In 2020, most of the investments that were made in the cannabis space came from SPACs, or special purpose acquisition companies, Benzinga's Javier Hasse said on this week's BZ Cannabis Hour.
There was a 70% dip this year compared to last year, with most of the capital coming from SPACs, including one helmed by Joe Crouthers, Ceres Group CEO.
"How do you raise $120 million in an environment like the current [one]?" Hasse asked.
Over the past year, pre-COVID pandemic, cannabis was already a "capital restricted market," Crouthers said. If you were looking to raise $5 million or above "you were [likely] struggling for those larger checks."
"That's been a problem cannabis has dealt with since the beginning," he said. Institutions were dried up. However, we're starting to feel our way out of that via SPACs.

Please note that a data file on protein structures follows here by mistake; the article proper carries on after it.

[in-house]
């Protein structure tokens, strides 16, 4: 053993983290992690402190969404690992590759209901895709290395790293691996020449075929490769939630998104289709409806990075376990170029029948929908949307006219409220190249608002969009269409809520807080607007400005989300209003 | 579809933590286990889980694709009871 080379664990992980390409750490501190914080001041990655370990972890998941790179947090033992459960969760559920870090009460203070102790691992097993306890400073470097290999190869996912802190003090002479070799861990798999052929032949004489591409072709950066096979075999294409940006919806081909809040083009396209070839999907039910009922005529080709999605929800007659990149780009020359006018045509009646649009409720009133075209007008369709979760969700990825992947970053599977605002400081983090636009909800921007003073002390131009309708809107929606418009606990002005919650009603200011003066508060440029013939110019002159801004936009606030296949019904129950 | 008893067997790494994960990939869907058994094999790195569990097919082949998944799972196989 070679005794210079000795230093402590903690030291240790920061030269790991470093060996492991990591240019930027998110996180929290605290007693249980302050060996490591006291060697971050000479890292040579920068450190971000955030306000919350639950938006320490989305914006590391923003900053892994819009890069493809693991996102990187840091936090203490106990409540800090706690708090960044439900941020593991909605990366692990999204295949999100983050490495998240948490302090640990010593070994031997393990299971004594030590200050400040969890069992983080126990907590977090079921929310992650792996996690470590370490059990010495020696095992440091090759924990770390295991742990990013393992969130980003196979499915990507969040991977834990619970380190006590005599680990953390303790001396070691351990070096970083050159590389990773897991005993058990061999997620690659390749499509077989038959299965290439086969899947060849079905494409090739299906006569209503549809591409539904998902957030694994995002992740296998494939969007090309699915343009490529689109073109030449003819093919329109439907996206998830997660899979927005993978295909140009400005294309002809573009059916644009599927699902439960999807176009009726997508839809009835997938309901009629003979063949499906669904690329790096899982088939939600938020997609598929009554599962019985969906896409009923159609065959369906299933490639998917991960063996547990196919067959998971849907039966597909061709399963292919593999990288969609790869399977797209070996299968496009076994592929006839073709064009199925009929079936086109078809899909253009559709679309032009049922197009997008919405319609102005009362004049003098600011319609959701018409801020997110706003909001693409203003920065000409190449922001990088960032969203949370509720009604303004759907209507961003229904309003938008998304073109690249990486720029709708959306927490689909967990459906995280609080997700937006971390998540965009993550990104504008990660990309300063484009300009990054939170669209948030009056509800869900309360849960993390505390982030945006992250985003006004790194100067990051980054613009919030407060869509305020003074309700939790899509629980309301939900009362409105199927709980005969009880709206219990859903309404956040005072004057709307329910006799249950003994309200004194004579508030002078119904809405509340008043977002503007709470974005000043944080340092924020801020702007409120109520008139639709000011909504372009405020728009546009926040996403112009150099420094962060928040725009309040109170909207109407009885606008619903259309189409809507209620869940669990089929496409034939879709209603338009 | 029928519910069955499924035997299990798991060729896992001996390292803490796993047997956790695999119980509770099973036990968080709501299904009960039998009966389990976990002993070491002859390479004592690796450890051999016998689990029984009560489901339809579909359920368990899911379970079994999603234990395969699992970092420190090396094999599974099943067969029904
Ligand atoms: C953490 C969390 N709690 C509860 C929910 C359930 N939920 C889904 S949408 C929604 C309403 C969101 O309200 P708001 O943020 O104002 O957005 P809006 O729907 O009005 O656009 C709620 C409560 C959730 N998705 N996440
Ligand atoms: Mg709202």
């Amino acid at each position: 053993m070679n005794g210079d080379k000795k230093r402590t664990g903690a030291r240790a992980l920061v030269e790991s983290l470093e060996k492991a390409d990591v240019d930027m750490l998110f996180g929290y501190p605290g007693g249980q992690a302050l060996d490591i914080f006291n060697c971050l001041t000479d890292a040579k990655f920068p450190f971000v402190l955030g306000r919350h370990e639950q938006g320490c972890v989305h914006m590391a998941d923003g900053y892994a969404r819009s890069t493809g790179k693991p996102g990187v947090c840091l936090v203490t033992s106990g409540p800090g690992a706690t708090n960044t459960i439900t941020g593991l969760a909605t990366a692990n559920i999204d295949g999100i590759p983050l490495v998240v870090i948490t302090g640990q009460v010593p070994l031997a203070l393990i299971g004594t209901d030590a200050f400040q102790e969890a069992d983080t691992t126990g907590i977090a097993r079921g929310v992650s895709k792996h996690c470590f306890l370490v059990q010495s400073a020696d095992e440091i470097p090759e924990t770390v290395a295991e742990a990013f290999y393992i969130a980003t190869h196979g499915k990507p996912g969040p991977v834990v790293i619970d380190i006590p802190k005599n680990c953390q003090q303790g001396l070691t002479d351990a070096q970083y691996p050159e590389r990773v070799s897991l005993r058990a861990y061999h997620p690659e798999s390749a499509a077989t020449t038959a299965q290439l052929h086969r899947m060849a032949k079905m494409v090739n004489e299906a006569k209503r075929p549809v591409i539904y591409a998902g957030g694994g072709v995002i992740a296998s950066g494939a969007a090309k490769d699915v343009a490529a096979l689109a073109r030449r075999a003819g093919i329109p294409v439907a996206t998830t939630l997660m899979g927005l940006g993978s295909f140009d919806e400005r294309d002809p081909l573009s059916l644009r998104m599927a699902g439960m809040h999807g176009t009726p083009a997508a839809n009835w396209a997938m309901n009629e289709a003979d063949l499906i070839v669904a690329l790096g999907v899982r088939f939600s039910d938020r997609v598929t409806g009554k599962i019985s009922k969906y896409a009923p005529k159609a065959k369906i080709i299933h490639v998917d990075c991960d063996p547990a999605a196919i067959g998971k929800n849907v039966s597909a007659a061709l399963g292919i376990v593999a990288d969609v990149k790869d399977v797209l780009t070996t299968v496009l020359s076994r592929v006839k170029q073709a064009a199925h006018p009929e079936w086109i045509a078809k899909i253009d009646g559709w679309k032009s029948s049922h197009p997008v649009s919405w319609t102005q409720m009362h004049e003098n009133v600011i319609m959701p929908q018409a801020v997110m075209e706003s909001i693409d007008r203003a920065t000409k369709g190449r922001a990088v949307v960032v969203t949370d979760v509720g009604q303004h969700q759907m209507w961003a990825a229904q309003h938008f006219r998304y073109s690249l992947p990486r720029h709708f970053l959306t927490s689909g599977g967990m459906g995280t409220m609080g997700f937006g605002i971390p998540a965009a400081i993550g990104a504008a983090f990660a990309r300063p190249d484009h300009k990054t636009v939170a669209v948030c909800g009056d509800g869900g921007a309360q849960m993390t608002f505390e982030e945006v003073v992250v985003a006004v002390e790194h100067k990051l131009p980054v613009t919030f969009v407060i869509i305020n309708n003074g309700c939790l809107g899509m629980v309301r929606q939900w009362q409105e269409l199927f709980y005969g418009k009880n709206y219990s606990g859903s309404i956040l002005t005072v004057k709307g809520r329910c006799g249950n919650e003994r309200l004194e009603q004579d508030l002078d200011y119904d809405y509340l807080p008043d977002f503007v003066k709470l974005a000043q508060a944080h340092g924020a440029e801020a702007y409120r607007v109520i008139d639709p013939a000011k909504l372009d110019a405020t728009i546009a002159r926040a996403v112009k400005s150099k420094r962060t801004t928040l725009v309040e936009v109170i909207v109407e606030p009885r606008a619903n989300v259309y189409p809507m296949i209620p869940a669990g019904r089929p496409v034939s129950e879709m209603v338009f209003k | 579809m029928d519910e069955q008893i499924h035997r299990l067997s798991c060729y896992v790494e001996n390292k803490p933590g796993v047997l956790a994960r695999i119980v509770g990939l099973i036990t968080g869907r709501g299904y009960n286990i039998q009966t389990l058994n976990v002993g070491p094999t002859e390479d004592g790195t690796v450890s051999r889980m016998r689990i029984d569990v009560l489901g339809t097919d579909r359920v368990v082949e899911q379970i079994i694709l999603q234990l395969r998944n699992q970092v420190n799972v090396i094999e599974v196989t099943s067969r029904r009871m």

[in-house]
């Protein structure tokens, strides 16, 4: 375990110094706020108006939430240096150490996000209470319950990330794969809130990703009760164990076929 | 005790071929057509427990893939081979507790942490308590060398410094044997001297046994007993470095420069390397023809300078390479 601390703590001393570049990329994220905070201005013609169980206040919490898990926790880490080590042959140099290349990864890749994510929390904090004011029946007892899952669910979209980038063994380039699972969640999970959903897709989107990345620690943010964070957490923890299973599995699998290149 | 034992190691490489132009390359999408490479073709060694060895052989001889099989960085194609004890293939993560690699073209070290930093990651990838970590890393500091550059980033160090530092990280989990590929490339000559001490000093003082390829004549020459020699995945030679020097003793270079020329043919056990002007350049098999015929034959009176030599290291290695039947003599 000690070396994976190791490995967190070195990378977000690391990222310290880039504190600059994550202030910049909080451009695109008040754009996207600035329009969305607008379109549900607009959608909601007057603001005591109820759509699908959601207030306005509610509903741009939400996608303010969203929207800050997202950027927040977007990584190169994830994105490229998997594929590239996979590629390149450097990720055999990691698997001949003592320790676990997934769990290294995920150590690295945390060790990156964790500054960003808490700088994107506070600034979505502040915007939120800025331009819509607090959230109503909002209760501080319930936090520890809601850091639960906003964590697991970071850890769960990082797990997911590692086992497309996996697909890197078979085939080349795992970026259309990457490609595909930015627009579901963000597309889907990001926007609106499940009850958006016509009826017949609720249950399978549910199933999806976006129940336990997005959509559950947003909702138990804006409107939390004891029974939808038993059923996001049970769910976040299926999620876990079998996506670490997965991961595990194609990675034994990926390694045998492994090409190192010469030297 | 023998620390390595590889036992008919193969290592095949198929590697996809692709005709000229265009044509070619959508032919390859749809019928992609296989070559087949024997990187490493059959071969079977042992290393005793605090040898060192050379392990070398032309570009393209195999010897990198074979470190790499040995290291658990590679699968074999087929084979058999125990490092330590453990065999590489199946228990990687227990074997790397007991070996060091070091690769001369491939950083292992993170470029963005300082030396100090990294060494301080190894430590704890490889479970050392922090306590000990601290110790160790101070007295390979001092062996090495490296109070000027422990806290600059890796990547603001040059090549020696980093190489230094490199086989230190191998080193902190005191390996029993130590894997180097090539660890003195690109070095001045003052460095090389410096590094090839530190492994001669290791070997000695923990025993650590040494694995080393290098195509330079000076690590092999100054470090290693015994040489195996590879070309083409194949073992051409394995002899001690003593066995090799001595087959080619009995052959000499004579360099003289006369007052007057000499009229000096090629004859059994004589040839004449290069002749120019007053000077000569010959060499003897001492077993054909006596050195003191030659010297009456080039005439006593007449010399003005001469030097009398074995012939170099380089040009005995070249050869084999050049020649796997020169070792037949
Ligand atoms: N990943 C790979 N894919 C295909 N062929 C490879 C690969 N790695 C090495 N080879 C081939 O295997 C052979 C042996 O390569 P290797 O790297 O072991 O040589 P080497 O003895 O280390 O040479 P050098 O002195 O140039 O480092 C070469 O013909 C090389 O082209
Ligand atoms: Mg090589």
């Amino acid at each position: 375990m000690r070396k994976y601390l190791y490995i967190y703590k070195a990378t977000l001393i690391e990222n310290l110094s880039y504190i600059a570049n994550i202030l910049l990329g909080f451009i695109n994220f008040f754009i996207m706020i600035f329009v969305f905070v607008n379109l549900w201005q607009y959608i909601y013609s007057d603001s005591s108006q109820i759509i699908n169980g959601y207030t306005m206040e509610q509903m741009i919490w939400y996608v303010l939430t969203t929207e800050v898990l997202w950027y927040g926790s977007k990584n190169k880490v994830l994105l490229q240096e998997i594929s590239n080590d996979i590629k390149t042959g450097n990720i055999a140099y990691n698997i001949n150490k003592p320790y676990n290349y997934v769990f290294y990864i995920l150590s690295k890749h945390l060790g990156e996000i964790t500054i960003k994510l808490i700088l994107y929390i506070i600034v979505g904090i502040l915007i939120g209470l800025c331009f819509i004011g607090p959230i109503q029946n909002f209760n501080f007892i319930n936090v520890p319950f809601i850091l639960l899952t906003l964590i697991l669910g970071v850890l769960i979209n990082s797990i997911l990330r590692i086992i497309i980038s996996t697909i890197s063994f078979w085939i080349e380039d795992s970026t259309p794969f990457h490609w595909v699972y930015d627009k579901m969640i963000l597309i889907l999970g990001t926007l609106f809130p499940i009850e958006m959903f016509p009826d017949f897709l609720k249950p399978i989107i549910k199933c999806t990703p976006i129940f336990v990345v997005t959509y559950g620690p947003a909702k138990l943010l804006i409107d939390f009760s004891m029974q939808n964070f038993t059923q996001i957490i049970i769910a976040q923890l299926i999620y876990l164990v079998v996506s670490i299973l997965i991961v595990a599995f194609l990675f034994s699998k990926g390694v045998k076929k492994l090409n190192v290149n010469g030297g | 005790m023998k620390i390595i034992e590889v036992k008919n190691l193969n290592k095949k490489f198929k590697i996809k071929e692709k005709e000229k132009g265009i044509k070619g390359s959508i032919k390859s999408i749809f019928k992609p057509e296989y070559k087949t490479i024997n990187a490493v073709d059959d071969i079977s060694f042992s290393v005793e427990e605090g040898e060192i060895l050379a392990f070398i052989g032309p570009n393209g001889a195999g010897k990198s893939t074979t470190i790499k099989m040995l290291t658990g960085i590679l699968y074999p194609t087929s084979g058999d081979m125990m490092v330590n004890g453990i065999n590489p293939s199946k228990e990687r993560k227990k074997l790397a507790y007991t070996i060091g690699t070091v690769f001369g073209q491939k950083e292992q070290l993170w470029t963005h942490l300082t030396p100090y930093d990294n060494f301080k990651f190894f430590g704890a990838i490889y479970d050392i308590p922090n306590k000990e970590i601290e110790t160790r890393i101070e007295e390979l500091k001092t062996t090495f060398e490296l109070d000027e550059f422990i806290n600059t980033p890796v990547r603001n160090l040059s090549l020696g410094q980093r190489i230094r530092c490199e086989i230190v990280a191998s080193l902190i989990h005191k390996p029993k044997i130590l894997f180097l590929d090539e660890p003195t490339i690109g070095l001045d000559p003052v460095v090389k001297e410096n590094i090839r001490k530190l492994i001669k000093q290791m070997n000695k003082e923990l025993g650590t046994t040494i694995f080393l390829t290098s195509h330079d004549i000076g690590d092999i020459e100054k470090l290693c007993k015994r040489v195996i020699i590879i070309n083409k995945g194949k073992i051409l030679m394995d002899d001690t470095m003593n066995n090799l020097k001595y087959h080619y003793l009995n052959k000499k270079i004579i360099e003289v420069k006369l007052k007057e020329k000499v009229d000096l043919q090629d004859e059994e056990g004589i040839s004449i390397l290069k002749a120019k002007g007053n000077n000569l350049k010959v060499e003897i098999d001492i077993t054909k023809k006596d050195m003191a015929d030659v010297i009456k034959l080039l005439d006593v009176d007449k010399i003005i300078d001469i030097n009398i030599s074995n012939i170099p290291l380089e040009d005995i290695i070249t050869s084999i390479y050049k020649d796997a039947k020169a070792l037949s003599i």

"SPACs make sense even for non-cannabis companies," Crouthers said, citing "the lack of options." There are very few reverse takeovers and traditional IPOs. And so the question remains: "How do we fund cannabis in the right way?"
A SPAC, for investors, provides a free look into a potential deal where — in the meantime — you can earn "a treasury-like return," Crouthers said. "They allow investors to dip their toes into cannabis."
"I think that's why there's interest there," he explained. "SPACs are going to play a huge role going forward and certainly an important role inside the cannabis ecosphere as well."
This week also featured:
- Rodney Wallace, Founder, Rewind by Rodney Wallace: CBD changed the Costa Rican footballer's perspective on "the body and the mind." For Wallace, the CBD option allows him to stay healthy and active without relying on traditional prescription medicines.
- Scott Greiper, President, Viridian Capital Advisors: All of the activity Greiper has seen since 2012 — since Colorado and Washington became recreationally legal — "the big players are still not here," he said. "We're always trying to evolve our platform, the companies we represent [and] our board, to be prepared for this onslaught of activity that wants to come in but they're just nervous on the legal aspects of scheduling."